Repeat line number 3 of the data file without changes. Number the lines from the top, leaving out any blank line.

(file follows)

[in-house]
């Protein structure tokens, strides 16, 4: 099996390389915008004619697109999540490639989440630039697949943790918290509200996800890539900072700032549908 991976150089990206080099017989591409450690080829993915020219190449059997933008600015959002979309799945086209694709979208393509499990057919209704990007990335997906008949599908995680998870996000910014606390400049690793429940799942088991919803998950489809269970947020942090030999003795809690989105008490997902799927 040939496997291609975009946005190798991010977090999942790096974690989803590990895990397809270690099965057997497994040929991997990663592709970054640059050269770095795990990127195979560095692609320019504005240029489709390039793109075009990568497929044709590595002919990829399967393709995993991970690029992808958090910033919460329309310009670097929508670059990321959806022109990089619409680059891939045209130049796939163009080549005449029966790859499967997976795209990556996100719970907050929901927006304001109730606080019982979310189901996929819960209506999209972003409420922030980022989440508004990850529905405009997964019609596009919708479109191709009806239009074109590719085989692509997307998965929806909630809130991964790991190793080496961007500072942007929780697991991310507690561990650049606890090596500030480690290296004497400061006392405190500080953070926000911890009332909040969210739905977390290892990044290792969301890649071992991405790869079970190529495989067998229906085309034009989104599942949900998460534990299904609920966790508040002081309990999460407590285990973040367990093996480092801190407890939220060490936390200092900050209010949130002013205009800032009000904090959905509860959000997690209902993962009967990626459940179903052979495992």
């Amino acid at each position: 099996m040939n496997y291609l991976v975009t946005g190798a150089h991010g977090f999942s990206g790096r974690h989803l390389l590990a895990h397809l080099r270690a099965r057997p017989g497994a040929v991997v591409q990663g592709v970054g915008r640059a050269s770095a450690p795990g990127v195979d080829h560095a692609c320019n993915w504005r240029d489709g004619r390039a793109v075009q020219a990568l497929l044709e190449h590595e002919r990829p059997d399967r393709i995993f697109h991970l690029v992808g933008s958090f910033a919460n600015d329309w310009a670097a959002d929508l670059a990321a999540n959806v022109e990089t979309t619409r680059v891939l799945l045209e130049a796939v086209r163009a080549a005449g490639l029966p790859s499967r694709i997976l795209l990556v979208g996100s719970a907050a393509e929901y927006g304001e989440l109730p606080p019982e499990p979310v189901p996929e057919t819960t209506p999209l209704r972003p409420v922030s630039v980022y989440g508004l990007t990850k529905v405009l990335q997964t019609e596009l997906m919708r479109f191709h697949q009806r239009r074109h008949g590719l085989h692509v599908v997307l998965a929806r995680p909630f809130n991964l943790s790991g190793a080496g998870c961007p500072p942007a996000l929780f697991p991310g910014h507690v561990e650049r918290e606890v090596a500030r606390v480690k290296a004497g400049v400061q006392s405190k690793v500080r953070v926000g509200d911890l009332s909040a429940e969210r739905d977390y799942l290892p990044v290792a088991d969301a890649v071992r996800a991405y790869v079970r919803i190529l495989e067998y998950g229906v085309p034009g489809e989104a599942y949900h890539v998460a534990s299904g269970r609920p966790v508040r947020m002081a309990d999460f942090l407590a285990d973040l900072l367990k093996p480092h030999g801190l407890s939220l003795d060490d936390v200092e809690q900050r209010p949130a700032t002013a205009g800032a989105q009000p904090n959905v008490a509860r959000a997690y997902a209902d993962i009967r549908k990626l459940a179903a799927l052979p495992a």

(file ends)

């Amino acid at each position: 099996m040939n496997y291609l991976v975009t946005g190798a150089h991010g977090f999942s990206g790096r974690h989803l390389l590990a895990h397809l080099r270690a099965r057997p017989g497994a040929v991997v591409q990663g592709v970054g915008r640059a050269s770095a450690p795990g990127v195979d080829h560095a692609c320019n993915w504005r240029d489709g004619r390039a793109v075009q020219a990568l497929l044709e190449h590595e002919r990829p059997d399967r393709i995993f697109h991970l690029v992808g933008s958090f910033a919460n600015d329309w310009a670097a959002d929508l670059a990321a999540n959806v022109e990089t979309t619409r680059v891939l799945l045209e130049a796939v086209r163009a080549a005449g490639l029966p790859s499967r694709i997976l795209l990556v979208g996100s719970a907050a393509e929901y927006g304001e989440l109730p606080p019982e499990p979310v189901p996929e057919t819960t209506p999209l209704r972003p409420v922030s630039v980022y989440g508004l990007t990850k529905v405009l990335q997964t019609e596009l997906m919708r479109f191709h697949q009806r239009r074109h008949g590719l085989h692509v599908v997307l998965a929806r995680p909630f809130n991964l943790s790991g190793a080496g998870c961007p500072p942007a996000l929780f697991p991310g910014h507690v561990e650049r918290e606890v090596a500030r606390v480690k290296a004497g400049v400061q006392s405190k690793v500080r953070v926000g509200d911890l009332s909040a429940e969210r739905d977390y799942l290892p990044v290792a088991d969301a890649v071992r996800a991405y790869v079970r919803i190529l495989e067998y998950g229906v085309p034009g489809e989104a599942y949900h890539v998460a534990s299904g269970r609920p966790v508040r947020m002081a309990d999460f942090l407590a285990d973040l900072l367990k093996p480092h030999g801190l407890s939220l003795d060490d936390v200092e809690q900050r209010p949130a700032t002013a205009g800032a989105q009000p904090n959905v008490a509860r959000a997690y997902a209902d993962i009967r549908k990626l459940a179903a799927l052979p495992a």